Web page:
Walks 9: Maclehose Trail Stage 8 – Tai Mo Shan

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Slap bang in the middle of Hong Kong stands the territory’s highest peak: Tai Mo Shan. ‘Big Hat Mountain’ is the literal translation from Cantonese, although it looks absolutely nothing like any kind of headwear to me… On a clear day, standing astride the summit, you can have a 360 degree view of Hong Kong: north to south, east to west – you got it.

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It’s a dormant volcano (aren’t all mountains, really) and evidence of it’s temperamental┬ápast can be seen in all the massive rocks and boulders dotted around the hillside in odd clusters and weird angles. The landscape of the mountain is different to the rest of Hong Kong’s country parks in that, after half an hour of pushing through the usual sub-tropical forest full of dripping water and chirruping beasties, you emerge onto clear, windswept grassy plains, where cows graze and it’s all very European. You’ll know the top by the white weather-station dome perched on it.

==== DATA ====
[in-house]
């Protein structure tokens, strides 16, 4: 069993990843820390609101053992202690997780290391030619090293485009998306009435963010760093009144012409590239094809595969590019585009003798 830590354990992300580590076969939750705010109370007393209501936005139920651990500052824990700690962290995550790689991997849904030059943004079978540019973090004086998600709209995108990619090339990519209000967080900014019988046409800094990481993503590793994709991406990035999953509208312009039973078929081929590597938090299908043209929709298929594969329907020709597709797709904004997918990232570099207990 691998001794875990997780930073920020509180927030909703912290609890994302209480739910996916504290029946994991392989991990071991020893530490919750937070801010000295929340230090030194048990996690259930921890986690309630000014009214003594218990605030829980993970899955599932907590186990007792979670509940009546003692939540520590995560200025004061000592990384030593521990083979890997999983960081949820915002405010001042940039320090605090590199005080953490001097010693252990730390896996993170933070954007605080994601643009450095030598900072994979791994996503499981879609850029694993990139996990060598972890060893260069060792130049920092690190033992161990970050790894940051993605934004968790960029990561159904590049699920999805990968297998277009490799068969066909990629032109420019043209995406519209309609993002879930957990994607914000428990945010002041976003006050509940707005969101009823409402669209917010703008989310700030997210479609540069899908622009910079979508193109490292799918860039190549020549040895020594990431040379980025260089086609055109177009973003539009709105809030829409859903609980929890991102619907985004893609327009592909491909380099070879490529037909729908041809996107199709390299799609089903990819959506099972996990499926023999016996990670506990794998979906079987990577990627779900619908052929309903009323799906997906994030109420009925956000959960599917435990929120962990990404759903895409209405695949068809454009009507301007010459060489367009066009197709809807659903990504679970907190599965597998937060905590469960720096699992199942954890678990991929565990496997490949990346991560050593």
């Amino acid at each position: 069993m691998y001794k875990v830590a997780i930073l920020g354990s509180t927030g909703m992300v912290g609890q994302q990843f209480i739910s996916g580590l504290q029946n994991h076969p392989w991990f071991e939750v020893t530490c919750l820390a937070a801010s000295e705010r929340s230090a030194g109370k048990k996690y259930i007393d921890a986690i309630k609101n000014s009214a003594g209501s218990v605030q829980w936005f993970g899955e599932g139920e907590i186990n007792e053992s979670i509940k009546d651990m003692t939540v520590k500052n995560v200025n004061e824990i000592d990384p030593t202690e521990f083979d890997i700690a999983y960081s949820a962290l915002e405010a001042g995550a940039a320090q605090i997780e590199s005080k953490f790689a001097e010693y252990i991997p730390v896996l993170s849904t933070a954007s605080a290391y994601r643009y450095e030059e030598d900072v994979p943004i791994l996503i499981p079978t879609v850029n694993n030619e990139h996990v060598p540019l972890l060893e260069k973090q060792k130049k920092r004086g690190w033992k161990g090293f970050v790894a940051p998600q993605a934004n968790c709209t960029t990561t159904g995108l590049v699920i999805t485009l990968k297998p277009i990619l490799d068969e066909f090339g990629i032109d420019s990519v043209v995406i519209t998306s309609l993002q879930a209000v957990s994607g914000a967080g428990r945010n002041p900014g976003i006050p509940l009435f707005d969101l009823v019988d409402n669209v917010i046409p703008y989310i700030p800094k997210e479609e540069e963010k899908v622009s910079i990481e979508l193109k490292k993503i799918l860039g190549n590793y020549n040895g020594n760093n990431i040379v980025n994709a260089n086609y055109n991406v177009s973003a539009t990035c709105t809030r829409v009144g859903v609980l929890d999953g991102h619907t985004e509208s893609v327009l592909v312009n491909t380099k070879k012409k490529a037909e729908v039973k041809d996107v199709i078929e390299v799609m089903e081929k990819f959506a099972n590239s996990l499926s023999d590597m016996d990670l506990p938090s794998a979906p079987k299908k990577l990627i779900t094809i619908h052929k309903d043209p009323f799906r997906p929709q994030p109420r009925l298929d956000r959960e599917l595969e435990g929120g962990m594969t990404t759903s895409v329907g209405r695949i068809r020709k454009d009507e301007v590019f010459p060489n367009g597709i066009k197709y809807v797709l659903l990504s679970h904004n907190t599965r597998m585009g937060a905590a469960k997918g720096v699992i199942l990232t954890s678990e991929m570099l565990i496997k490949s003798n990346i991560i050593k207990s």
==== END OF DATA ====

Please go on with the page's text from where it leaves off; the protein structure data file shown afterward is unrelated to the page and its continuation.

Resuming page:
If I were you, I’d do Stage 8 in reverse, starting at the end on Route Twisk. It’s the easiest to get to by public transport – take the 51 bus from Tsuen Wan MTR station. Otherwise you need an additional hike just to reach the official ‘start’ of the trail, at Leadmine Pass. If you are me, this ‘hike’ will involve wandering in circles through Tai Po Kau nature reserve thinking ‘this looked easy on the map’, adding an hour of trekking and sweating to your day. It’s a fairly medium level hike, with a slight but persistent and twisting incline up to the top. It took me about three and a half hours to complete the stage.

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Once you’re up and over the mountain, and have arrived at Leadmine Pass, you can either turn north along the Wilson trail to Tai Po, where an abundance of transport options are at your fingertips (bus, train, taxi – whatever your sweaty post-hike self feels most comfortable in), or if you’re feeling particularly sprightly you can continue along the Maclehose trail to Needle Hill, Lion Rock, or south along the Wilson to Shing Mun reservoir – Hong Kong’s your oyster. See elsewhere in this blog for more details on these picturesque routes.